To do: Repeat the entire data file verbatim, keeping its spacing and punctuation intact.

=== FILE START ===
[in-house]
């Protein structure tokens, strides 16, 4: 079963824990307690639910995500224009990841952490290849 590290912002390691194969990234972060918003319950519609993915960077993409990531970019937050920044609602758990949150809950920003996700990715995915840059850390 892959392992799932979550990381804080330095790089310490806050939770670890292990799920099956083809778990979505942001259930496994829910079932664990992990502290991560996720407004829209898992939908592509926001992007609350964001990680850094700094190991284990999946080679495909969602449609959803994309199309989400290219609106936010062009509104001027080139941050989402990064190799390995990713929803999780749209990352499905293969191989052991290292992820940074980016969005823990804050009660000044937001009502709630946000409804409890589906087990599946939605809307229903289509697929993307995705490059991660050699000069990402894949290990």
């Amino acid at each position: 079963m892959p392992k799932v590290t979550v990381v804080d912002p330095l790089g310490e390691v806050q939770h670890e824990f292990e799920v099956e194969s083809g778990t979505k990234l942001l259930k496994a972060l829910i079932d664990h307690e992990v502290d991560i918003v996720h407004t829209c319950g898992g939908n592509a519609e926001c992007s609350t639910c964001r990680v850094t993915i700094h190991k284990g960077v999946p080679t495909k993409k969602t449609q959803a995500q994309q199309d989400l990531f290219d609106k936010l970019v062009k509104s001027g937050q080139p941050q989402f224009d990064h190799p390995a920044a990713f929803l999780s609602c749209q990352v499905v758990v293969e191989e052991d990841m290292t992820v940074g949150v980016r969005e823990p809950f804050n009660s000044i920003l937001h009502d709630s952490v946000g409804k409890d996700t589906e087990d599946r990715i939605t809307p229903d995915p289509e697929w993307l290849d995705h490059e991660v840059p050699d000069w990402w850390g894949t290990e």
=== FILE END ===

[in-house]
């Protein structure tokens, strides 16, 4: 079963824990307690639910995500224009990841952490290849 590290912002390691194969990234972060918003319950519609993915960077993409990531970019937050920044609602758990949150809950920003996700990715995915840059850390 892959392992799932979550990381804080330095790089310490806050939770670890292990799920099956083809778990979505942001259930496994829910079932664990992990502290991560996720407004829209898992939908592509926001992007609350964001990680850094700094190991284990999946080679495909969602449609959803994309199309989400290219609106936010062009509104001027080139941050989402990064190799390995990713929803999780749209990352499905293969191989052991290292992820940074980016969005823990804050009660000044937001009502709630946000409804409890589906087990599946939605809307229903289509697929993307995705490059991660050699000069990402894949290990």
């Amino acid at each position: 079963m892959p392992k799932v590290t979550v990381v804080d912002p330095l790089g310490e390691v806050q939770h670890e824990f292990e799920v099956e194969s083809g778990t979505k990234l942001l259930k496994a972060l829910i079932d664990h307690e992990v502290d991560i918003v996720h407004t829209c319950g898992g939908n592509a519609e926001c992007s609350t639910c964001r990680v850094t993915i700094h190991k284990g960077v999946p080679t495909k993409k969602t449609q959803a995500q994309q199309d989400l990531f290219d609106k936010l970019v062009k509104s001027g937050q080139p941050q989402f224009d990064h190799p390995a920044a990713f929803l999780s609602c749209q990352v499905v758990v293969e191989e052991d990841m290292t992820v940074g949150v980016r969005e823990p809950f804050n009660s000044i920003l937001h009502d709630s952490v946000g409804k409890d996700t589906e087990d599946r990715i939605t809307p229903d995915p289509e697929w993307l290849d995705h490059e991660v840059p050699d000069w990402w850390g894949t290990e």